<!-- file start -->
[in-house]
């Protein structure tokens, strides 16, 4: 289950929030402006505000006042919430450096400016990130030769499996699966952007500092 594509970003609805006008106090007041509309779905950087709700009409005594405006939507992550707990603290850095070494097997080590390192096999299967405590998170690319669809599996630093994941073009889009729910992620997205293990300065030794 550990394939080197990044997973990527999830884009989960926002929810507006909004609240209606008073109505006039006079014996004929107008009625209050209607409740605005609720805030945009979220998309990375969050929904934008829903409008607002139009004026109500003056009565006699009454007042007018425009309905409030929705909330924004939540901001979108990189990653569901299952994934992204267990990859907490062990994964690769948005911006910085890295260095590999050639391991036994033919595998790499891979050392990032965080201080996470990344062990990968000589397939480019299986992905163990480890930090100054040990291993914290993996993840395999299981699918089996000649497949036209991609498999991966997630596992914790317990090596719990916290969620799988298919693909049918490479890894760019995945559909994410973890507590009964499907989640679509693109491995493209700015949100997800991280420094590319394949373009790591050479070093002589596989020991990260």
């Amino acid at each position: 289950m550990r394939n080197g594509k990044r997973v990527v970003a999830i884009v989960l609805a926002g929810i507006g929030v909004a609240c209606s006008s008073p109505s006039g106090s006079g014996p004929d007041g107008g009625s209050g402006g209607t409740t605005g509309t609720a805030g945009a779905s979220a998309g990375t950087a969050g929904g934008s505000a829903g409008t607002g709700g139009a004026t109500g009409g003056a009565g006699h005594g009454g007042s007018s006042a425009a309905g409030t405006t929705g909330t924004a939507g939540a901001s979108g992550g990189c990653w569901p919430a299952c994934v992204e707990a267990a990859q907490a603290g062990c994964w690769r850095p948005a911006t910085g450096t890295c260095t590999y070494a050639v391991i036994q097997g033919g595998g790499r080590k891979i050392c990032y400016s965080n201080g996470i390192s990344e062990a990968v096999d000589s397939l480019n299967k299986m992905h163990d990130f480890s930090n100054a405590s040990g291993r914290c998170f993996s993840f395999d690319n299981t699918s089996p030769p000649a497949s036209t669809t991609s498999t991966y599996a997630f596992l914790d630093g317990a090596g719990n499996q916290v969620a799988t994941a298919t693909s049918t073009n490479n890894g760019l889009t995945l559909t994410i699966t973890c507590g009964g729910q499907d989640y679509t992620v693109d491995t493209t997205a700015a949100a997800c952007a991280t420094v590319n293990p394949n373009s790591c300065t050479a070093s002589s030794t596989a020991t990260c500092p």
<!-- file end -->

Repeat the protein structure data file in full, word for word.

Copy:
[in-house]
């Protein structure tokens, strides 16, 4: 289950929030402006505000006042919430450096400016990130030769499996699966952007500092 594509970003609805006008106090007041509309779905950087709700009409005594405006939507992550707990603290850095070494097997080590390192096999299967405590998170690319669809599996630093994941073009889009729910992620997205293990300065030794 550990394939080197990044997973990527999830884009989960926002929810507006909004609240209606008073109505006039006079014996004929107008009625209050209607409740605005609720805030945009979220998309990375969050929904934008829903409008607002139009004026109500003056009565006699009454007042007018425009309905409030929705909330924004939540901001979108990189990653569901299952994934992204267990990859907490062990994964690769948005911006910085890295260095590999050639391991036994033919595998790499891979050392990032965080201080996470990344062990990968000589397939480019299986992905163990480890930090100054040990291993914290993996993840395999299981699918089996000649497949036209991609498999991966997630596992914790317990090596719990916290969620799988298919693909049918490479890894760019995945559909994410973890507590009964499907989640679509693109491995493209700015949100997800991280420094590319394949373009790591050479070093002589596989020991990260």
């Amino acid at each position: 289950m550990r394939n080197g594509k990044r997973v990527v970003a999830i884009v989960l609805a926002g929810i507006g929030v909004a609240c209606s006008s008073p109505s006039g106090s006079g014996p004929d007041g107008g009625s209050g402006g209607t409740t605005g509309t609720a805030g945009a779905s979220a998309g990375t950087a969050g929904g934008s505000a829903g409008t607002g709700g139009a004026t109500g009409g003056a009565g006699h005594g009454g007042s007018s006042a425009a309905g409030t405006t929705g909330t924004a939507g939540a901001s979108g992550g990189c990653w569901p919430a299952c994934v992204e707990a267990a990859q907490a603290g062990c994964w690769r850095p948005a911006t910085g450096t890295c260095t590999y070494a050639v391991i036994q097997g033919g595998g790499r080590k891979i050392c990032y400016s965080n201080g996470i390192s990344e062990a990968v096999d000589s397939l480019n299967k299986m992905h163990d990130f480890s930090n100054a405590s040990g291993r914290c998170f993996s993840f395999d690319n299981t699918s089996p030769p000649a497949s036209t669809t991609s498999t991966y599996a997630f596992l914790d630093g317990a090596g719990n499996q916290v969620a799988t994941a298919t693909s049918t073009n490479n890894g760019l889009t995945l559909t994410i699966t973890c507590g009964g729910q499907d989640y679509t992620v693109d491995t493209t997205a700015a949100a997800c952007a991280t420094v590319n293990p394949n373009s790591c300065t050479a070093s002589s030794t596989a020991t990260c500092p």